Through the infringement procedure, provided for by Article 226 of the Treaty establishing the European Community (TEC), the Commission can stimulate Member States to comply effectively with their obligations under Community law. In cases of non-compliance, the Commission may bring Member States before the Court of Justice of the EC (ECJ). Indeed, the Commission may use this possibility because it is the "guardian of the Treaty" and has to ensure the proper application of Community law, in line with Article 211 TEC.
The White Paper on European Governance published by the Commission in 2001 emphasises that the primary responsibility for applying Community law lies with national administrations and courts in the Member States. Therefore, the primary objective of enforcement actions against Member States is to monitor their compliance and to respond to cases of non-compliance. However, through adequate exercise of its discretion and improved cooperation with Member States, the Commission aims to encourage them to comply voluntarily with Community law as quickly as possible. Furthermore, under the current Commission's strategic objectives for the period 2005-2009, prompt and adequate transposition and vigorous pursuit of infringements are considered critical to the credibility of European legislation and the effectiveness of policies.
The infringement procedure is of crucial importance to the new Member States and of high relevance to the candidate countries that have applied for accession to the EU. On the one hand, they have to adopt the whole acquis upon accession with only few transitional periods granted in a limited number of areas. New Member States have already submitted a large number of transposition notifications to the Commission. On the other hand and despite their huge efforts, new Member States experience considerable difficulties in implementing directives and other EC legislative instruments. The process of implementation is a challenging stumbling block for all new Member States.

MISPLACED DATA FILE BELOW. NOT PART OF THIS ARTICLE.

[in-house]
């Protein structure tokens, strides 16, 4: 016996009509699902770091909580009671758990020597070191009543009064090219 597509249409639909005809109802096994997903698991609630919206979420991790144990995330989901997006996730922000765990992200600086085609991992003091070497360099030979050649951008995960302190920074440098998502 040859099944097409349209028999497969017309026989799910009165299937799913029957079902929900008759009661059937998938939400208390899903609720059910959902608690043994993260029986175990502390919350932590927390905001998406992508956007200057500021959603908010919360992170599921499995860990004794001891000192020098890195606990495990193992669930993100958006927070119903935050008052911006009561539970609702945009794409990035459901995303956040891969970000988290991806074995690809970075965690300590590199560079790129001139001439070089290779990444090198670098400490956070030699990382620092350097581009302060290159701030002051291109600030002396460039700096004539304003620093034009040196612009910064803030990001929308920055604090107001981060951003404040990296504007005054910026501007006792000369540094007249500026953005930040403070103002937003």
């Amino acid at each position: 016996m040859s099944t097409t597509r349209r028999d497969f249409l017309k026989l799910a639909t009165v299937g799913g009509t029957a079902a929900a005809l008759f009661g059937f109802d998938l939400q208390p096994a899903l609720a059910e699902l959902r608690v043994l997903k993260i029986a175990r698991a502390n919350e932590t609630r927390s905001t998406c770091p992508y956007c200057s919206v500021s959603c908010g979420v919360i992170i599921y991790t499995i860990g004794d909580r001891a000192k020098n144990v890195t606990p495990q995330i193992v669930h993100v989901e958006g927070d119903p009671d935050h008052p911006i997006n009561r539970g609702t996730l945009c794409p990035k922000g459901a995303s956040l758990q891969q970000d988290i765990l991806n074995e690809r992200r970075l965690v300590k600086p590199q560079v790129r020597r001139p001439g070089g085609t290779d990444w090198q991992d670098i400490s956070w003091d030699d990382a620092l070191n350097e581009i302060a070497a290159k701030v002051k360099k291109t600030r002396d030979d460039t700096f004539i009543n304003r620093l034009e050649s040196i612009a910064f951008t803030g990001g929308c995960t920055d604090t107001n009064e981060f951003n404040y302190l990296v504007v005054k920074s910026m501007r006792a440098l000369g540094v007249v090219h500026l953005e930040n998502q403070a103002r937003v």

This paper will focus on the recent and main trends in the application of enforcement actions against new Member States, not only taking an empirical angle (infringements by Member States and by sectors) but also involving analytical reasoning. This analysis serves to present the fundamentals and relevance of the infringement procedure in the framework of the enlarged European Union (the object of the first part of this paper) where administrations of the new Member States will have to adopt this new way of thinking and of implementing know-how (addressed in the second part) while acquiring a better understanding of the principal characteristics of the EC/EU's legal system (direct effect, supremacy, indirect effect, state liability) and of the EC's general principles of law. Therefore, the second part of the paper will also focus on justifications deemed acceptable by the ECJ and others that are considered inadmissible.
New Member States have to adjust to the requirements of the acquis (possibilities of opting out are not included in the Accession Treaties) and this obligation applies to all independent state institutions (including the judiciary where reforms represent a prerequisite for accession by some candidate countries). Efficient further implementation of the acquis and adequate understanding of the infringement procedure will facilitate new Member States' (and candidate countries') integration in the EU and, eventually, make their accession a success.